In comparison to allopathic medicine, which uses drugs and surgery as an integral part of treatment, chiropractic presents far less risk. Consider, for example, that in the United States an estimated 140,000 people die each year from drug-related reactions. And the risk of death due to gastrointestinal complications from taking nonsteroidal anti-inflammatory drugs such as aspirin and ibuprofen is 400 times greater that the complication rate for people who receive cervical manipulation, while the mortality rate for people who undergo cervical spine surgery is 7,000 times higher.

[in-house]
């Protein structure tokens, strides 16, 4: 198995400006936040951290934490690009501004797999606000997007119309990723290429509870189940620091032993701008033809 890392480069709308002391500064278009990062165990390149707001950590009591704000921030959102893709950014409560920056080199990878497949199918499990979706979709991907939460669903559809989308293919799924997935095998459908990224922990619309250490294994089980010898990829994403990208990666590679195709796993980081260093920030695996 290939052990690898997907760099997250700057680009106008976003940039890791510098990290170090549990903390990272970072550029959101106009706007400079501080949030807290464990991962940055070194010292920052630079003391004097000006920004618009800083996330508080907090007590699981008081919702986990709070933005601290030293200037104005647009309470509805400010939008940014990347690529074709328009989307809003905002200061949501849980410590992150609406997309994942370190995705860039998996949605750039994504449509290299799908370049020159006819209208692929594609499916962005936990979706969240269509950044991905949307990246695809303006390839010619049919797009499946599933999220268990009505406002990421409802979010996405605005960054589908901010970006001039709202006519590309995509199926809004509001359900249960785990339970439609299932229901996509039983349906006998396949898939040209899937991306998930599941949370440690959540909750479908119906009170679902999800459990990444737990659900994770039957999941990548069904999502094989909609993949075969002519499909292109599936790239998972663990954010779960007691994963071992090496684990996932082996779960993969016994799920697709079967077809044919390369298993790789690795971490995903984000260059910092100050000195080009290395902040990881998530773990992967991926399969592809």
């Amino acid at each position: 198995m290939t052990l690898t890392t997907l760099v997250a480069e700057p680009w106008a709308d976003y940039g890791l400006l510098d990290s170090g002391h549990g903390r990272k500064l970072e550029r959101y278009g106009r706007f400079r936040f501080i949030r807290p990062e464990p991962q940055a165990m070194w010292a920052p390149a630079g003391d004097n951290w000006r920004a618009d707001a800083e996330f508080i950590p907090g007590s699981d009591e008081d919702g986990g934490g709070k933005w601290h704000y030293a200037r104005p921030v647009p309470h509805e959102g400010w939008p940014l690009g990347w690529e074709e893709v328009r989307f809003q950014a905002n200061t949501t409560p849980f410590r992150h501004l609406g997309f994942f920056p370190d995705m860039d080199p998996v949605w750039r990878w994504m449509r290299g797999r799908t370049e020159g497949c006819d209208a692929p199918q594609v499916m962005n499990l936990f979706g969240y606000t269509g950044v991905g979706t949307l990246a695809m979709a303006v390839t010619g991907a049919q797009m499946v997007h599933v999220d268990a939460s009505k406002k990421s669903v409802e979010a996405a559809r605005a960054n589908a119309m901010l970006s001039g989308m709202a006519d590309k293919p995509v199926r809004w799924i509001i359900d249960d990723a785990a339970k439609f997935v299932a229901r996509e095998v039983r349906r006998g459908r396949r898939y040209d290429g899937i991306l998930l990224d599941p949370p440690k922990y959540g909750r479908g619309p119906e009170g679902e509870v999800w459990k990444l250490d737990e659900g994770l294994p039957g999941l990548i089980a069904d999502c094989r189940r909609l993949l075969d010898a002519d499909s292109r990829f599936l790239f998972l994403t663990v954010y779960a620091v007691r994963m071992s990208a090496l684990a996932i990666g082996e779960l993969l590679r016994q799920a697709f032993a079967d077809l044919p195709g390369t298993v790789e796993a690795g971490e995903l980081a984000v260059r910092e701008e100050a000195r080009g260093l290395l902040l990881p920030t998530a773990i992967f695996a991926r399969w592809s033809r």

Human error is another factor that tilts the safety balance in chiropractic’s favor. In the United States, it is estimated that up to 98,000 Americans die yearly from medical errors — a doctor accidentally making the wrong incision, a nurse administering the wrong medication, and so on.
But with all forms of treatment, whether allopathic or alternative, any risks, however slight, should not be ignored. While the methods used by chiropractors have proven to be safe in almost all cases, it is a constant concern for chiropractors to evaluate their patients to determine if treatment will cause an adverse reaction.